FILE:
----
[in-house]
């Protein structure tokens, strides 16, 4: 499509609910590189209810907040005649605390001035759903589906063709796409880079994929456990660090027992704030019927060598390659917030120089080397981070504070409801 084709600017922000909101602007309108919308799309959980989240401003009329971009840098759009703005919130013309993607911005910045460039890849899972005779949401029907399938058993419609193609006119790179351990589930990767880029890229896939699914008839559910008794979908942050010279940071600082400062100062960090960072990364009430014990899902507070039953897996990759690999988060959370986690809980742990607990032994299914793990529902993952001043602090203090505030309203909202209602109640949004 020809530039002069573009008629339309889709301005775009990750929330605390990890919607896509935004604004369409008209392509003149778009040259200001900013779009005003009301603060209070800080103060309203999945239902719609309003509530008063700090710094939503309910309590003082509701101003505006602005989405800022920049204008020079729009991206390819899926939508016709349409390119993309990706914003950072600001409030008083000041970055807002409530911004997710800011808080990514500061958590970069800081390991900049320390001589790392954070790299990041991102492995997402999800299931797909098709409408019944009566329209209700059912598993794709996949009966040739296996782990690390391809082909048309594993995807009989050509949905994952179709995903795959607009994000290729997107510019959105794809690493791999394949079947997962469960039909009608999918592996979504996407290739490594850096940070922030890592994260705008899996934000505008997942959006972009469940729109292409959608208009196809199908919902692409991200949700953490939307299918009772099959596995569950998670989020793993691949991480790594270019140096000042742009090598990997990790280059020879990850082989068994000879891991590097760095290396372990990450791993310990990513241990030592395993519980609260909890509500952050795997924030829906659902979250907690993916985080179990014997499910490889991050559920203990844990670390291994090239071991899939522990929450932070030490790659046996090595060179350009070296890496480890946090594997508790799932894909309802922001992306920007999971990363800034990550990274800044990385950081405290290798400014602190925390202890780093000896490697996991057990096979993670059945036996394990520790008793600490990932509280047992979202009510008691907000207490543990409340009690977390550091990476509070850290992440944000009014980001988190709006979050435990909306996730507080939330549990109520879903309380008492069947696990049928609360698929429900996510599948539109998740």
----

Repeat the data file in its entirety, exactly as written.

[in-house]
């Protein structure tokens, strides 16, 4: 499509609910590189209810907040005649605390001035759903589906063709796409880079994929456990660090027992704030019927060598390659917030120089080397981070504070409801 084709600017922000909101602007309108919308799309959980989240401003009329971009840098759009703005919130013309993607911005910045460039890849899972005779949401029907399938058993419609193609006119790179351990589930990767880029890229896939699914008839559910008794979908942050010279940071600082400062100062960090960072990364009430014990899902507070039953897996990759690999988060959370986690809980742990607990032994299914793990529902993952001043602090203090505030309203909202209602109640949004 020809530039002069573009008629339309889709301005775009990750929330605390990890919607896509935004604004369409008209392509003149778009040259200001900013779009005003009301603060209070800080103060309203999945239902719609309003509530008063700090710094939503309910309590003082509701101003505006602005989405800022920049204008020079729009991206390819899926939508016709349409390119993309990706914003950072600001409030008083000041970055807002409530911004997710800011808080990514500061958590970069800081390991900049320390001589790392954070790299990041991102492995997402999800299931797909098709409408019944009566329209209700059912598993794709996949009966040739296996782990690390391809082909048309594993995807009989050509949905994952179709995903795959607009994000290729997107510019959105794809690493791999394949079947997962469960039909009608999918592996979504996407290739490594850096940070922030890592994260705008899996934000505008997942959006972009469940729109292409959608208009196809199908919902692409991200949700953490939307299918009772099959596995569950998670989020793993691949991480790594270019140096000042742009090598990997990790280059020879990850082989068994000879891991590097760095290396372990990450791993310990990513241990030592395993519980609260909890509500952050795997924030829906659902979250907690993916985080179990014997499910490889991050559920203990844990670390291994090239071991899939522990929450932070030490790659046996090595060179350009070296890496480890946090594997508790799932894909309802922001992306920007999971990363800034990550990274800044990385950081405290290798400014602190925390202890780093000896490697996991057990096979993670059945036996394990520790008793600490990932509280047992979202009510008691907000207490543990409340009690977390550091990476509070850290992440944000009014980001988190709006979050435990909306996730507080939330549990109520879903309380008492069947696990049928609360698929429900996510599948539109998740």